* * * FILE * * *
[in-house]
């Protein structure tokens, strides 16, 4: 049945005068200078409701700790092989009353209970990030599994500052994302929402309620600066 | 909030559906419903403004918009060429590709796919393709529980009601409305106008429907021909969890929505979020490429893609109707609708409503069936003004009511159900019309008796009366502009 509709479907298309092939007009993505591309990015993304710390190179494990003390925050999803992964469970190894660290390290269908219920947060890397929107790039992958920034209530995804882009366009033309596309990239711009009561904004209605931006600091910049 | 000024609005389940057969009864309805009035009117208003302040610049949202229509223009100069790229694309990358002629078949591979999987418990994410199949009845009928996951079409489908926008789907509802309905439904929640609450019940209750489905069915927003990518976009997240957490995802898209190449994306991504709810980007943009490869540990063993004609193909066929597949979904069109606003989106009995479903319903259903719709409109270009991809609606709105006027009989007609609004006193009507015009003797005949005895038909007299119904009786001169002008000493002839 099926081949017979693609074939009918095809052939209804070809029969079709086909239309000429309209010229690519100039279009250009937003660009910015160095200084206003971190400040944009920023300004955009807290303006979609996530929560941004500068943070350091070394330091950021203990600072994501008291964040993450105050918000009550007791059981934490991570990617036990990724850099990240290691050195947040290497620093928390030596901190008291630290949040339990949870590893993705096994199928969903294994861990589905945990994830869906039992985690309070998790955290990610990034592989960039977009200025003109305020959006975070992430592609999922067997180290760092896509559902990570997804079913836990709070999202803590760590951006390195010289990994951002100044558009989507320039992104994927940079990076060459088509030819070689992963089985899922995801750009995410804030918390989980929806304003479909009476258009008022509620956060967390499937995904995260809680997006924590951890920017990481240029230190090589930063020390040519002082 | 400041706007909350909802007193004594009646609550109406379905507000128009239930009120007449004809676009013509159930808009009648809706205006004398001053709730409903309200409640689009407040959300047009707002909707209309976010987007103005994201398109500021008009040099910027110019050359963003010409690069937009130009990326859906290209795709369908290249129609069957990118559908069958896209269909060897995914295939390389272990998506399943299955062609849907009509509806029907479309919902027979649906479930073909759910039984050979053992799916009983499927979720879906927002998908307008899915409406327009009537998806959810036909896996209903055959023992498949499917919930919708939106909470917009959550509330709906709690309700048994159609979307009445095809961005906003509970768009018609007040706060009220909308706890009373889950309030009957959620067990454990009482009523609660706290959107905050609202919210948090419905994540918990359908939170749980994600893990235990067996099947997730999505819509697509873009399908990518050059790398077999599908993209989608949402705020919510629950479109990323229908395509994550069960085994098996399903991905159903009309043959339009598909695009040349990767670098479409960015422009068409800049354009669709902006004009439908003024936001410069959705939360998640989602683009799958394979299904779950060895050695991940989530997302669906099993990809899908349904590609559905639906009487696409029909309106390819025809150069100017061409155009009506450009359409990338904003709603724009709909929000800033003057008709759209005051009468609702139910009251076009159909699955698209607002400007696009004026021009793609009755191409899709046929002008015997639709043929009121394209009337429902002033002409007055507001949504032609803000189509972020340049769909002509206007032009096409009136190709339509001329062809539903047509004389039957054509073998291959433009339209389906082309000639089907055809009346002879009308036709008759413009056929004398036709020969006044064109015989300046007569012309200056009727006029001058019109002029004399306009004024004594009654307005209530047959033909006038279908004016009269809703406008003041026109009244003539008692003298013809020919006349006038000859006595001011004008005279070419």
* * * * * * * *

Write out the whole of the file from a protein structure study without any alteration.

[in-house]
């Protein structure tokens, strides 16, 4: 049945005068200078409701700790092989009353209970990030599994500052994302929402309620600066 | 909030559906419903403004918009060429590709796919393709529980009601409305106008429907021909969890929505979020490429893609109707609708409503069936003004009511159900019309008796009366502009 509709479907298309092939007009993505591309990015993304710390190179494990003390925050999803992964469970190894660290390290269908219920947060890397929107790039992958920034209530995804882009366009033309596309990239711009009561904004209605931006600091910049 | 000024609005389940057969009864309805009035009117208003302040610049949202229509223009100069790229694309990358002629078949591979999987418990994410199949009845009928996951079409489908926008789907509802309905439904929640609450019940209750489905069915927003990518976009997240957490995802898209190449994306991504709810980007943009490869540990063993004609193909066929597949979904069109606003989106009995479903319903259903719709409109270009991809609606709105006027009989007609609004006193009507015009003797005949005895038909007299119904009786001169002008000493002839 099926081949017979693609074939009918095809052939209804070809029969079709086909239309000429309209010229690519100039279009250009937003660009910015160095200084206003971190400040944009920023300004955009807290303006979609996530929560941004500068943070350091070394330091950021203990600072994501008291964040993450105050918000009550007791059981934490991570990617036990990724850099990240290691050195947040290497620093928390030596901190008291630290949040339990949870590893993705096994199928969903294994861990589905945990994830869906039992985690309070998790955290990610990034592989960039977009200025003109305020959006975070992430592609999922067997180290760092896509559902990570997804079913836990709070999202803590760590951006390195010289990994951002100044558009989507320039992104994927940079990076060459088509030819070689992963089985899922995801750009995410804030918390989980929806304003479909009476258009008022509620956060967390499937995904995260809680997006924590951890920017990481240029230190090589930063020390040519002082 | 400041706007909350909802007193004594009646609550109406379905507000128009239930009120007449004809676009013509159930808009009648809706205006004398001053709730409903309200409640689009407040959300047009707002909707209309976010987007103005994201398109500021008009040099910027110019050359963003010409690069937009130009990326859906290209795709369908290249129609069957990118559908069958896209269909060897995914295939390389272990998506399943299955062609849907009509509806029907479309919902027979649906479930073909759910039984050979053992799916009983499927979720879906927002998908307008899915409406327009009537998806959810036909896996209903055959023992498949499917919930919708939106909470917009959550509330709906709690309700048994159609979307009445095809961005906003509970768009018609007040706060009220909308706890009373889950309030009957959620067990454990009482009523609660706290959107905050609202919210948090419905994540918990359908939170749980994600893990235990067996099947997730999505819509697509873009399908990518050059790398077999599908993209989608949402705020919510629950479109990323229908395509994550069960085994098996399903991905159903009309043959339009598909695009040349990767670098479409960015422009068409800049354009669709902006004009439908003024936001410069959705939360998640989602683009799958394979299904779950060895050695991940989530997302669906099993990809899908349904590609559905639906009487696409029909309106390819025809150069100017061409155009009506450009359409990338904003709603724009709909929000800033003057008709759209005051009468609702139910009251076009159909699955698209607002400007696009004026021009793609009755191409899709046929002008015997639709043929009121394209009337429902002033002409007055507001949504032609803000189509972020340049769909002509206007032009096409009136190709339509001329062809539903047509004389039957054509073998291959433009339209389906082309000639089907055809009346002879009308036709008759413009056929004398036709020969006044064109015989300046007569012309200056009727006029001058019109002029004399306009004024004594009654307005209530047959033909006038279908004016009269809703406008003041026109009244003539008692003298013809020919006349006038000859006595001011004008005279070419």